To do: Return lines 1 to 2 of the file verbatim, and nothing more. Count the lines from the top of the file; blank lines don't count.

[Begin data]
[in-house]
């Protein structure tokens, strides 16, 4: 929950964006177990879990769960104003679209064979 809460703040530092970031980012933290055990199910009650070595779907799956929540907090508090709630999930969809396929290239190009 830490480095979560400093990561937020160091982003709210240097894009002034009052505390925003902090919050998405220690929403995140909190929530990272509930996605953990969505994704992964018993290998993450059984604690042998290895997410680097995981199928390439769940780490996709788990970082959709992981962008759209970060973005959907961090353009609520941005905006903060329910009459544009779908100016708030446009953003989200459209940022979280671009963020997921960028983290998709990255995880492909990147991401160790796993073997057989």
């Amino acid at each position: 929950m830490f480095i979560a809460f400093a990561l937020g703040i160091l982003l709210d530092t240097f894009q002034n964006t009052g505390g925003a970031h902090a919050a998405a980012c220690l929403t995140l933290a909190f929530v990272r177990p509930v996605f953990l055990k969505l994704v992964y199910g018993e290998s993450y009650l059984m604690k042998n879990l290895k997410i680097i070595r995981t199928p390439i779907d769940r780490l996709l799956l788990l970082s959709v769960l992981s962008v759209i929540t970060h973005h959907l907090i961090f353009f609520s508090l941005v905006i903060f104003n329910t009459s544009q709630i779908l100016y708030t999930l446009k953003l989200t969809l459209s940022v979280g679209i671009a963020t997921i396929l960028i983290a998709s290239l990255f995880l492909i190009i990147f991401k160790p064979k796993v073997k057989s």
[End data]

[in-house]
């Protein structure tokens, strides 16, 4: 929950964006177990879990769960104003679209064979 809460703040530092970031980012933290055990199910009650070595779907799956929540907090508090709630999930969809396929290239190009 830490480095979560400093990561937020160091982003709210240097894009002034009052505390925003902090919050998405220690929403995140909190929530990272509930996605953990969505994704992964018993290998993450059984604690042998290895997410680097995981199928390439769940780490996709788990970082959709992981962008759209970060973005959907961090353009609520941005905006903060329910009459544009779908100016708030446009953003989200459209940022979280671009963020997921960028983290998709990255995880492909990147991401160790796993073997057989």